Author(s): Simpson, Geoff,
Date of Publication: 15/10/2009,
Pagination: 160 pages, 50 illustrations,
Published By: Halsgrove,
Book Classification: Military history, Second World War
The year 2010 is the 70th anniversary of The Battle of Britain, a significant anniversary at any time, but possibly to be the last one at which survivors of that historic battle will be able to join in the memorial celebrations. While many books detail the story of ‘The Few’, and describe the technical details of the aircraft and the aircrew who took part on both sides, here for the first time is a book that provides a useful background to every aspect of the conflict, comprising 150 entries covering everything from ‘Ace’ to ‘Women’s Auxiliary Air Force’.
Sample entry: Nicknames – Nicknames for aircrew were often seen as a sign of being accepted and frequently stayed with the person concerned for life. There were plays on names – “Polly” Flinders, “Bunny” Currant, “Sticky” Glew, “Robin” Hood. Some described a personal habit – “Social Type” Jeff was always immaculate. “Broody” Benson would, between sorties, sit slumped in a chair. “Tannoy” Reid was often to be heard on the radio. Some referred to physical appearance – “Woolly Bear” Ritchie was big, but also gentle; “Sawn-off ” Lock was small; “Dopey” Davies was supposed to look like one of the Seven Dwarfs. Others were biographical – “Dimsie” Stones had been caught with the book by Dorita Fairlie Bruce, Dimsie Goes to School. “Sailor”Malan and “Sinbad” Innes had both been to sea before joining the RAF. “Sheep” Gilroy had been a farmer and “Sticks” Gregory a professional drummer. For “Hawkeye” Wells the origins of his nickname lay with his achievements as a schoolboy shooting champion in New Zealand. He continued to demonstrate his talent while flying RAF fighters. “Grubby” Grice, “Widge” Gleed and “Fanny” Brinsdon were among those who claimed not to know the reasons for their sobriquets. For the slight Gleed the name appears to have been an abbreviation of “Wizard Midget”.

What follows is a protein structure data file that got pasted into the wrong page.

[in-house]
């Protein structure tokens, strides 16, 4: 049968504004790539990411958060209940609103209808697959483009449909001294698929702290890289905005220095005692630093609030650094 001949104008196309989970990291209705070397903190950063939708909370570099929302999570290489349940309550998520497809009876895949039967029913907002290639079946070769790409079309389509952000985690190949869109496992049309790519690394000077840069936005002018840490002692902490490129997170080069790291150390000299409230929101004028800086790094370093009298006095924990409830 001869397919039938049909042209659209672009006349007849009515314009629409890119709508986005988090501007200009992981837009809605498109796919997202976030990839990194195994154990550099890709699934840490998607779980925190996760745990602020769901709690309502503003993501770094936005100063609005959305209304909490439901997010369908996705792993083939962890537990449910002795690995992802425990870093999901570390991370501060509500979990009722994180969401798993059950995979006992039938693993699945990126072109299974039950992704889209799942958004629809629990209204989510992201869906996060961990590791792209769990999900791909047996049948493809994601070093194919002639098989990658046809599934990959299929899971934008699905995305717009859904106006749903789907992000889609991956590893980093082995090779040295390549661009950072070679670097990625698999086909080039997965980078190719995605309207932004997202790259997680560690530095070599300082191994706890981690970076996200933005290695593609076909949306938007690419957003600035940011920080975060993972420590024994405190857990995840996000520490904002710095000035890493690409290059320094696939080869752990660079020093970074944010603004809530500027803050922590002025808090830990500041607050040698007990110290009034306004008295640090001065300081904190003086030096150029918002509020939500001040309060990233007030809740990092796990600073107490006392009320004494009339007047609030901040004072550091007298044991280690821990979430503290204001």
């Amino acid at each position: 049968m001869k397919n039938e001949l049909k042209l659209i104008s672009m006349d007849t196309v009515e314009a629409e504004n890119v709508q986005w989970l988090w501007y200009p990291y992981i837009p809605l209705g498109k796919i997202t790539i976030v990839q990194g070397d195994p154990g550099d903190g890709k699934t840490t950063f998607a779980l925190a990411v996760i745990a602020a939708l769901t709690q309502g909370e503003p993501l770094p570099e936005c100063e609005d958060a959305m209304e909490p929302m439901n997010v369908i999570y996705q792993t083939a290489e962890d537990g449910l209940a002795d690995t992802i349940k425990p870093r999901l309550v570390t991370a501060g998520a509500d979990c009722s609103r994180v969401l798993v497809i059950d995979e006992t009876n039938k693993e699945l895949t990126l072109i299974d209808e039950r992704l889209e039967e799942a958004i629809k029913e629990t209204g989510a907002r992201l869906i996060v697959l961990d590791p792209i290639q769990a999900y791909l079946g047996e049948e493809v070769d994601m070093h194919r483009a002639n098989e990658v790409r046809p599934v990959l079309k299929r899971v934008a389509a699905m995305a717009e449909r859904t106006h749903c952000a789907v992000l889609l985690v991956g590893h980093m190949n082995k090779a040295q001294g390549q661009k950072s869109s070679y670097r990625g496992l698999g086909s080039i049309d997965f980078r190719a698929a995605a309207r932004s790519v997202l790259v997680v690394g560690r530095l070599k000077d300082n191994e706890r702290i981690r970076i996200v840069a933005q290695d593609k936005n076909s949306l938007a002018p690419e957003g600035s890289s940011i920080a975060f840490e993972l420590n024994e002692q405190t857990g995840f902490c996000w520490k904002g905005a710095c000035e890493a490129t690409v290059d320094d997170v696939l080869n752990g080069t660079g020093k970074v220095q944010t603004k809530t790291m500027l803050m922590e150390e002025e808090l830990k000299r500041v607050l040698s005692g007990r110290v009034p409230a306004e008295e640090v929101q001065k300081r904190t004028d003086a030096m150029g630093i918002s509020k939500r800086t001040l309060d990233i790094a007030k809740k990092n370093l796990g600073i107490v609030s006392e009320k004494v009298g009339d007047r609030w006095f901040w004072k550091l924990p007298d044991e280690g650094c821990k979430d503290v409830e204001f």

Many entries are accompanied by contemporary photographs further enhancing the reader’s enjoyment of this unique publication.
Geoff Simpson is a Trustee of the Battle of Britain Memorial Trust, a Council Member of the Friends of the Imperial War Museum and a member of the RAF Historical Society and the Guild of Battlefield Guides. He has written many articles and a number of booklets on aspects of the history of the RAF in the Second World War.